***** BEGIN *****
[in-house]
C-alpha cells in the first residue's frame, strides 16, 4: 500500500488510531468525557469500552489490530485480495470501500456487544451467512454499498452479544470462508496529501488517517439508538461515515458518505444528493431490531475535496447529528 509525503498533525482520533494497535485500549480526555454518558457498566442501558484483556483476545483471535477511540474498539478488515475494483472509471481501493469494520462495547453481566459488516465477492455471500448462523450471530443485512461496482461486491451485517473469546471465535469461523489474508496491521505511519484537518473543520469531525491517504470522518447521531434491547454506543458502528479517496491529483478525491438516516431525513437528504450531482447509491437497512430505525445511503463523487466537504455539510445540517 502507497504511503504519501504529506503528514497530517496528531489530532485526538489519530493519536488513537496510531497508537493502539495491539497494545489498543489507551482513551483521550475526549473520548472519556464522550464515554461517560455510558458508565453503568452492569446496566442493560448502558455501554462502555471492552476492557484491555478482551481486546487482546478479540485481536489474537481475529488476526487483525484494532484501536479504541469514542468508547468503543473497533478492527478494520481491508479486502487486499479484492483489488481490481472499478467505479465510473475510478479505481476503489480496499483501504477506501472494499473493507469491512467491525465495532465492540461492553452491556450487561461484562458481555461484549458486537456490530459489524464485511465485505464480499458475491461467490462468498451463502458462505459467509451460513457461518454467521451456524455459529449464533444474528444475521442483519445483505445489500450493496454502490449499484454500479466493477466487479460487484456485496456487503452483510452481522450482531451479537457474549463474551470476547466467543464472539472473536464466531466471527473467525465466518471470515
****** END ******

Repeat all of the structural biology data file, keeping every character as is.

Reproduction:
[in-house]
C-alpha cells in the first residue's frame, strides 16, 4: 500500500488510531468525557469500552489490530485480495470501500456487544451467512454499498452479544470462508496529501488517517439508538461515515458518505444528493431490531475535496447529528 509525503498533525482520533494497535485500549480526555454518558457498566442501558484483556483476545483471535477511540474498539478488515475494483472509471481501493469494520462495547453481566459488516465477492455471500448462523450471530443485512461496482461486491451485517473469546471465535469461523489474508496491521505511519484537518473543520469531525491517504470522518447521531434491547454506543458502528479517496491529483478525491438516516431525513437528504450531482447509491437497512430505525445511503463523487466537504455539510445540517 502507497504511503504519501504529506503528514497530517496528531489530532485526538489519530493519536488513537496510531497508537493502539495491539497494545489498543489507551482513551483521550475526549473520548472519556464522550464515554461517560455510558458508565453503568452492569446496566442493560448502558455501554462502555471492552476492557484491555478482551481486546487482546478479540485481536489474537481475529488476526487483525484494532484501536479504541469514542468508547468503543473497533478492527478494520481491508479486502487486499479484492483489488481490481472499478467505479465510473475510478479505481476503489480496499483501504477506501472494499473493507469491512467491525465495532465492540461492553452491556450487561461484562458481555461484549458486537456490530459489524464485511465485505464480499458475491461467490462468498451463502458462505459467509451460513457461518454467521451456524455459529449464533444474528444475521442483519445483505445489500450493496454502490449499484454500479466493477466487479460487484456485496456487503452483510452481522450482531451479537457474549463474551470476547466467543464472539472473536464466531466471527473467525465466518471470515